In times of financial uncertainty, the precious metal has always been considered a safe bet. This is especially true in India, where half of the world’s gold can be found.
People in India trust gold more than equities - for fashion, security and resale value
The jeweller's shop in Old Delhi has stood for centuries with gems, gold necklaces, intricate pendants, rings and brooches on display. During a lean time, there are about 15 customers. But when it gets busy, up to 80 customers can be served at a time.
Krishna Mallick has been in the gold trade for decades. People in India "trust gold more than equities. Firstly the fashion, secondly the security of the gold and thirdly because it is cashable at any time," he said.
In India, gold often called "stridhan" is an important part of marriage tradition
One of his customers agreed, saying that it's a safety net and can be sold when times are bad. She said, women in particular feel that they have something real, "something solid when they have gold in their hands."
Gold or "stridhan" - an important part of marriage
In India’s rural regions, gold, often called "stridhan," is an important part of marriage tradition. "Stri is lady and dhan is gold or money. She’s entitled to take it back in case there’s a divorce," explained Mallick.
Stridhan is enshrined in Indian law. It was introduced to protect married women, who often do not earn any money. Parents in India often buy gold when it is affordable and save it to be given to their daughters during marriage. Another customer who had come to buy gold said he bought "about 800 euros worth of gold. My daughter will get it when she marries."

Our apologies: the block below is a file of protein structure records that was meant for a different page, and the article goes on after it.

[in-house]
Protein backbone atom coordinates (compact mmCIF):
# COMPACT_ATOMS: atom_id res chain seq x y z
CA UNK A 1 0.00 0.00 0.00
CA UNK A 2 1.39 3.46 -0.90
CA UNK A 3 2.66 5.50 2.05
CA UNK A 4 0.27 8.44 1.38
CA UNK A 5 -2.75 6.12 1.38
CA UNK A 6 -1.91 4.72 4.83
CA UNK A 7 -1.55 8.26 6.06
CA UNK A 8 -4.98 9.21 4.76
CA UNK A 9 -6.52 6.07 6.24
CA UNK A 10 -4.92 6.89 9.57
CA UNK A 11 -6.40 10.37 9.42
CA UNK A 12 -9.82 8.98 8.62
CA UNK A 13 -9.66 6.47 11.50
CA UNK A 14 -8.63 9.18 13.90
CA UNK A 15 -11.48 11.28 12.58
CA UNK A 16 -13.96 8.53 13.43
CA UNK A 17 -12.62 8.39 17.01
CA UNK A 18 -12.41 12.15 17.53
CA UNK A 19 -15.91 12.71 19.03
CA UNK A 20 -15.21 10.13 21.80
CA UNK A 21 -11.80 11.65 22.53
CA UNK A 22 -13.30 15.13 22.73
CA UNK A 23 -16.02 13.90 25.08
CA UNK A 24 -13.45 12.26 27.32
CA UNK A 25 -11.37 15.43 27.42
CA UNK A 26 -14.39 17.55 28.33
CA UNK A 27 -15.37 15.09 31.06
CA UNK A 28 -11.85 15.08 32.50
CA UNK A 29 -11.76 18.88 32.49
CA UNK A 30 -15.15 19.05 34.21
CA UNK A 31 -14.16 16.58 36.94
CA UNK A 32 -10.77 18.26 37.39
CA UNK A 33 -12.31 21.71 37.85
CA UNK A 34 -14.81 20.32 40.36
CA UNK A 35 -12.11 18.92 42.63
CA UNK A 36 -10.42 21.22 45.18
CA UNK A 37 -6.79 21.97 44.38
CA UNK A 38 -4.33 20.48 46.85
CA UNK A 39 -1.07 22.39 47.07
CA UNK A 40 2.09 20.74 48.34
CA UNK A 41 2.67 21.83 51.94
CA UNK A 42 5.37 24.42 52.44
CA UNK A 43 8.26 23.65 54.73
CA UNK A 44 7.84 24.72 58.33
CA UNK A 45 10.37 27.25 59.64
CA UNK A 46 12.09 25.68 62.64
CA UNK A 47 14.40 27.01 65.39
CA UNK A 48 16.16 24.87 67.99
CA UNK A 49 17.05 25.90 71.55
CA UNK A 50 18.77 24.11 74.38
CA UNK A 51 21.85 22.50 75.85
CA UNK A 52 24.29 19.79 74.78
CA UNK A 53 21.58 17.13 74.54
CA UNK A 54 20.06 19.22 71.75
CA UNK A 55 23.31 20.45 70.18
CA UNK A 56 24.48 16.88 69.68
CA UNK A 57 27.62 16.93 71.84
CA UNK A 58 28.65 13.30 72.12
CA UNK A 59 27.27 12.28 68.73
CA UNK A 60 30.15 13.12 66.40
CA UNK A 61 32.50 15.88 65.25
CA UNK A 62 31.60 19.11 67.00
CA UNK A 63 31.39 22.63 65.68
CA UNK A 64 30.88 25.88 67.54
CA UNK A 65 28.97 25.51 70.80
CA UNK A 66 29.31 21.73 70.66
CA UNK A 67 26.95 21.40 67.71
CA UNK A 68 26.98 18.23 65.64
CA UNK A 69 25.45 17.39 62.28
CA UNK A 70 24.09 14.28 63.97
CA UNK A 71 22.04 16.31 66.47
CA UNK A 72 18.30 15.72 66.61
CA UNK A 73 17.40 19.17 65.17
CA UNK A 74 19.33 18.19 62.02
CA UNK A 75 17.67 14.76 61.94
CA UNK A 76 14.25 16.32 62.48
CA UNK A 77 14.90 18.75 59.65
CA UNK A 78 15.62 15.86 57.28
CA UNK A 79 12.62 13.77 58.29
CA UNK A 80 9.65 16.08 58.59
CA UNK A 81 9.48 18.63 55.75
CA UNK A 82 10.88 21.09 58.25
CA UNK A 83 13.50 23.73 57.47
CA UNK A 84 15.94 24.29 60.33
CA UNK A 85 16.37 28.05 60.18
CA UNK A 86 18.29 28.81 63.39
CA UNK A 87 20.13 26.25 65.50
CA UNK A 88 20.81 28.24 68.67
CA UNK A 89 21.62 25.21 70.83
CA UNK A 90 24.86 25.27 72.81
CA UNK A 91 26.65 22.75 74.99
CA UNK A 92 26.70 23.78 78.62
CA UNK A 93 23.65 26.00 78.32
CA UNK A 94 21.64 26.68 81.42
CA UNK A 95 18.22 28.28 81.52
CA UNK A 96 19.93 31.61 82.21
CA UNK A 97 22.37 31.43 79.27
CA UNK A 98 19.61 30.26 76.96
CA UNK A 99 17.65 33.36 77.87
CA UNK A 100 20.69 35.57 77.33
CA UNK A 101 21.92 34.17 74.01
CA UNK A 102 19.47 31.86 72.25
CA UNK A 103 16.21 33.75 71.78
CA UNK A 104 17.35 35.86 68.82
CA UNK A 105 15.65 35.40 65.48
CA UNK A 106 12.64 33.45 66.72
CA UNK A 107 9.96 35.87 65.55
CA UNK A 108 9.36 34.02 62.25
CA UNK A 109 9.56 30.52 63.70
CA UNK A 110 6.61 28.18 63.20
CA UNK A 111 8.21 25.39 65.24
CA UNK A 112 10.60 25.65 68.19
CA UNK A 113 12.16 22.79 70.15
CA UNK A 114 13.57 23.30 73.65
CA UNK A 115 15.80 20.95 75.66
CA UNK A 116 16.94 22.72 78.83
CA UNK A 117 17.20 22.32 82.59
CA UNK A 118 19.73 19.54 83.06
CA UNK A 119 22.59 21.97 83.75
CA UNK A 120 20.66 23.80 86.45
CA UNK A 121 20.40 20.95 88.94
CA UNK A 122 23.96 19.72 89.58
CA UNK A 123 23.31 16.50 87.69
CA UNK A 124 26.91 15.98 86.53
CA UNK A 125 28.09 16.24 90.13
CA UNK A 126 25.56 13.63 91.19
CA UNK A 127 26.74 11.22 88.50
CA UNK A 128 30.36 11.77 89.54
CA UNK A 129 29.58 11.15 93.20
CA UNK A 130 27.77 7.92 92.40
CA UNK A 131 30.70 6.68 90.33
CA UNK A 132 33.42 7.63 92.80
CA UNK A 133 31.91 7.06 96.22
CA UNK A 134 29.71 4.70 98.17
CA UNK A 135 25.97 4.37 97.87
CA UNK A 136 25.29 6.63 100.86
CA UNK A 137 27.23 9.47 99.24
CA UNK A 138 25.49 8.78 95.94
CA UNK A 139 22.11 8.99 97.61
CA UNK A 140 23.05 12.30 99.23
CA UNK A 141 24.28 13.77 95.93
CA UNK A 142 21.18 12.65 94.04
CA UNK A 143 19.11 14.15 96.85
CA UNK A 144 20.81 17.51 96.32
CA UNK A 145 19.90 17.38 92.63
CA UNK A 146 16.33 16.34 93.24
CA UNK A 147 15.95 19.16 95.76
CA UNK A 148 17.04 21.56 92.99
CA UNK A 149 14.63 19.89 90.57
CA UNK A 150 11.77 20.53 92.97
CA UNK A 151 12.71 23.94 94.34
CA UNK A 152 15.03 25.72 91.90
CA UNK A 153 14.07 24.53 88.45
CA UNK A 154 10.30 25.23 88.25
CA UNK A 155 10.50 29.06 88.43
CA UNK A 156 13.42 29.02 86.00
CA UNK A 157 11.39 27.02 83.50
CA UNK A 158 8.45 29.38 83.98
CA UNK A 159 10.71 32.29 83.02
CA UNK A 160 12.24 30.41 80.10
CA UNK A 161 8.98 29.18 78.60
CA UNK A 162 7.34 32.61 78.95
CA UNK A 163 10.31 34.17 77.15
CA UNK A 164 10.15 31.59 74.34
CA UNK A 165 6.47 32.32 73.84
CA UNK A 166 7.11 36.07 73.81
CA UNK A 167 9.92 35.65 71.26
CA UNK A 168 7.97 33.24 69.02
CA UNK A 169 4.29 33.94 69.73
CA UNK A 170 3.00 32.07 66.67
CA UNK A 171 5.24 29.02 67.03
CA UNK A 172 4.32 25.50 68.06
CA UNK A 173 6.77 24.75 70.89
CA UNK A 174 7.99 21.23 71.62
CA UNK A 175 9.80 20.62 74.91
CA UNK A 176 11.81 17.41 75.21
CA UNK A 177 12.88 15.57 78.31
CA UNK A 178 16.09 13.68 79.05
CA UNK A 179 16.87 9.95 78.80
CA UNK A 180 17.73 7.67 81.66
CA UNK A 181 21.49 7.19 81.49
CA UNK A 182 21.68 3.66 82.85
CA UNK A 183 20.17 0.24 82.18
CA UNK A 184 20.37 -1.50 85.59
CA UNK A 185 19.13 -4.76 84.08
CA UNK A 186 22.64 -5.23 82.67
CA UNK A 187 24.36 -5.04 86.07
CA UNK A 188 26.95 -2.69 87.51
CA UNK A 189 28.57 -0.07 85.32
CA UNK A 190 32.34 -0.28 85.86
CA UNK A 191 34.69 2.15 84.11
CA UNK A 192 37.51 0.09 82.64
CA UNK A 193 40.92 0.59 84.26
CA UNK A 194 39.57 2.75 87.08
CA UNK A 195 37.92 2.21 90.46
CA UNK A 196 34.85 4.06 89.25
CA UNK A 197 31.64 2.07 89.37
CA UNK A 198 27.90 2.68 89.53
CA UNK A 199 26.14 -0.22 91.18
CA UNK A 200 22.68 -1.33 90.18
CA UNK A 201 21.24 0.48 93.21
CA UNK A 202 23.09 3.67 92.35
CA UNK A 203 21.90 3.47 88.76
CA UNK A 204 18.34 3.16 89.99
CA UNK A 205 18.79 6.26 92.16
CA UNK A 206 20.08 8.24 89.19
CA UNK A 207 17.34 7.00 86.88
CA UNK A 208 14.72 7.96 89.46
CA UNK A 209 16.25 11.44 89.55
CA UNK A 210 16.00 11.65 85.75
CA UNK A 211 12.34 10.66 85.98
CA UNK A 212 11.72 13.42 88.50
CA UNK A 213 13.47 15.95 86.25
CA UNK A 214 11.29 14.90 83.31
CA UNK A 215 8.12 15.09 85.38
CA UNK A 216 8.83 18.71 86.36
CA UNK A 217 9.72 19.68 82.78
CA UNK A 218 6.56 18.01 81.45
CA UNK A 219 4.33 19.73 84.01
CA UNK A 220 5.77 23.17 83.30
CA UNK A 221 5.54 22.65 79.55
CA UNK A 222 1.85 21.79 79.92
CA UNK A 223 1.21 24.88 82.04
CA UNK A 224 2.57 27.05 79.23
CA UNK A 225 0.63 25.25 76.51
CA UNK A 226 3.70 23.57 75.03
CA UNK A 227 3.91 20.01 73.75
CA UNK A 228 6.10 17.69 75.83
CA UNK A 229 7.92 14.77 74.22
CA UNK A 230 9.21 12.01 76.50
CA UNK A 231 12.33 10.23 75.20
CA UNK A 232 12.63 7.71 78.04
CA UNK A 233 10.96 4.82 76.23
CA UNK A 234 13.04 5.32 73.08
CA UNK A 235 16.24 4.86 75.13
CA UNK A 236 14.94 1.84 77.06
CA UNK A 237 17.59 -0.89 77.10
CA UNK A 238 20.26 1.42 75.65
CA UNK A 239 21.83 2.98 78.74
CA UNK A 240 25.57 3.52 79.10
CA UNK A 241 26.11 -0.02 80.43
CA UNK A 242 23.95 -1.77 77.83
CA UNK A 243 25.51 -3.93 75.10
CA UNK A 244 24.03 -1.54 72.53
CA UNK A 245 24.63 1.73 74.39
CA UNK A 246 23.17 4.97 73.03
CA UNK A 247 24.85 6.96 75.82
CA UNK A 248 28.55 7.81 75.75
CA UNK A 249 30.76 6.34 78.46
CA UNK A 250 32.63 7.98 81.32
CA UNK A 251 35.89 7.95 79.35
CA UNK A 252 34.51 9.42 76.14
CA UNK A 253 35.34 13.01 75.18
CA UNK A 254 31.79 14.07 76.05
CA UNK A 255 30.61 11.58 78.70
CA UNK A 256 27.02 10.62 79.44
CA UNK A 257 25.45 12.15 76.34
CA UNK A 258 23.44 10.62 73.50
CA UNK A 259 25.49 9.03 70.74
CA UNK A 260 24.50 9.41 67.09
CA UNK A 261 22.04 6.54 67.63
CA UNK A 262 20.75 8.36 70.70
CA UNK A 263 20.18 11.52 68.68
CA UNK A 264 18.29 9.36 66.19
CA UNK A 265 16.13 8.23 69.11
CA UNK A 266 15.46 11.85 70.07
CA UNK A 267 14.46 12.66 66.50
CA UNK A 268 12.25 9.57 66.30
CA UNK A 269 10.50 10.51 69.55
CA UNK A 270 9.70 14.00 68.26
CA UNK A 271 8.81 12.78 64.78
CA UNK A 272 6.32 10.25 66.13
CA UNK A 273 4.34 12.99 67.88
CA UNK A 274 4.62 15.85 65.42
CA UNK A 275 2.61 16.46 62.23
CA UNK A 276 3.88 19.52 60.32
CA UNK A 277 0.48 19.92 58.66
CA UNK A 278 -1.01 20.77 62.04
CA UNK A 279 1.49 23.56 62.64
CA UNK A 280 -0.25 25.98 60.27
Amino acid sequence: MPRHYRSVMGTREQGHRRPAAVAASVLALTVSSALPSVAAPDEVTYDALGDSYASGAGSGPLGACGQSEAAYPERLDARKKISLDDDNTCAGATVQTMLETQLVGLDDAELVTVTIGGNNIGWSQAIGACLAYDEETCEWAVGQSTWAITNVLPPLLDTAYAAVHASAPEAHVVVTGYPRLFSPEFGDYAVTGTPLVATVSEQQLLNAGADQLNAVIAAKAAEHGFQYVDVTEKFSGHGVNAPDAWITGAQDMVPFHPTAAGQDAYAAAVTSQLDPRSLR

In his family, all women should "have at least 40 grams of gold."
Gold is the most imported raw material in India after oil, with over 300 tons coming in 2010
40 grams of gold - sold for about 1,300 euros these days -might not guarantee a secure future, but it will ensure that a woman does not end up with nothing.
The "stridhan" has nothing to do with dowry, which goes to the groom’s family or to the married couple. Ashwani Mahajan, a renowned economist said it is considered more as a kind of investment for the future.
Investment for future
"In the Western world, people go for homes," said Mahajan. "But in India, a large part of the population invest in gold. If you look at the purchase of gold, more than half the gold is purchased by Indians," he pointed out.
Jewelry is an important part of festivity and shopping in India
Gold is in every home. It is also the most imported raw material in India after oil, with over 300 tons coming in 2010 – some 3.5 percent more than the previous year. The precious metal was also one of the the most common forms of exchange or trade in India in ancient times. "The Western world before the industrial revolution did not have anything to sell to us, so the Indian traders used to ask for gold," explained Mahajan.
Even as India modernizes and families invest more in their daughters’ education than in their "stridhan," gold continues to be cherished. The price of this precious metal continues to rise, although this means that for some it has already become too expensive.
Author: Uwe Lueb (act)
Editor: Thomas Baerthlein